#RPGThursday – 70’s Art for RPG Inspiration

I first started playing RPGs in the late 1970’s. You know, that time of early computer graphics. Even after all these years, I still find science fiction art from that time much more inspirational than the septic, functional style seem so much today. While the modern artwork is often more grounded in reality, I prefer the fantastical whimsy of the past as my RPG inspiration.

Take for instance the feature image above by by David Metzer which was used as a cover for Michael Moorcock’s The Warlord of the Air. From a modern perspective, I think many people would call this art fantasy, not science fiction. From rocket-ship airships to weirdly swept wing craft there is so much unreal here.

Which is exactly why it works for me.

As a long-time Classic Traveller RPG player and a more recent apostle of the Cepheus Engine System, I instantly things that make me look to create a backstory to explain what is happening here. What sort of planet supports this kind of transportation? What Tech Level is shown? What is the political situation? Are the player characters on the rocket-blimps or the sweeping fighters? Why are they there?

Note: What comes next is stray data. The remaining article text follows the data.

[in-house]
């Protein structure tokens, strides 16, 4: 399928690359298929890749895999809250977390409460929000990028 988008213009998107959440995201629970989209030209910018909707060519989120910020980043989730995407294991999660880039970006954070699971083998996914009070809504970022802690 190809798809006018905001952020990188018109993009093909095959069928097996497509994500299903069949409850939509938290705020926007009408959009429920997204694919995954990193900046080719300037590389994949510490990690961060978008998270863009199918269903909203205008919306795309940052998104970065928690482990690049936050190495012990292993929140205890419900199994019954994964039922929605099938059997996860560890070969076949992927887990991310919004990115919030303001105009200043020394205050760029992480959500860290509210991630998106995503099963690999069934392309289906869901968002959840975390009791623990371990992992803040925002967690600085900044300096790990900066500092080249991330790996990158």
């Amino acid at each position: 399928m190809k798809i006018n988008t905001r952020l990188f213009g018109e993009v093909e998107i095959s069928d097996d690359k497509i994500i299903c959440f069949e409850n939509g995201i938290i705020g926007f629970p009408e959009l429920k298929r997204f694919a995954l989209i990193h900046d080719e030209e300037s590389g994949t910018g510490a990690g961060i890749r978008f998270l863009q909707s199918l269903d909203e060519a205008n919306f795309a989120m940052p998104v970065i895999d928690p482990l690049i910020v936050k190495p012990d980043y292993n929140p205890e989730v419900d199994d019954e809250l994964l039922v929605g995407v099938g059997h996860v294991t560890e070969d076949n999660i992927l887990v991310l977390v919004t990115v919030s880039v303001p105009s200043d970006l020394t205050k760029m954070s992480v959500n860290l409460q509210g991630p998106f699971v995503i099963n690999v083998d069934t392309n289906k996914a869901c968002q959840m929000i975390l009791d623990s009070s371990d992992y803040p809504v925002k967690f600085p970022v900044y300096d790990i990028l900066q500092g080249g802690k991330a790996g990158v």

Or this scene, a six-panel gatefold cover of Space Hymns by Ramases (1971) created by Roger Dean:

Courtesy @70sscifiart

Looks like a cathedral tower that is actually a rocket ship. Again my mind races with questions; how did a cathedral come to be built around a starship? How long has it been there? Who has been keeping this secret? What happened that they need to leave now? Are the PCs aboard the ship or are they now chasing it across the cosmos?

Sorry, much of the modern sci-fi “art” just doesn’t do the same for me. How about you?

Feature image courtesy @70sscifiart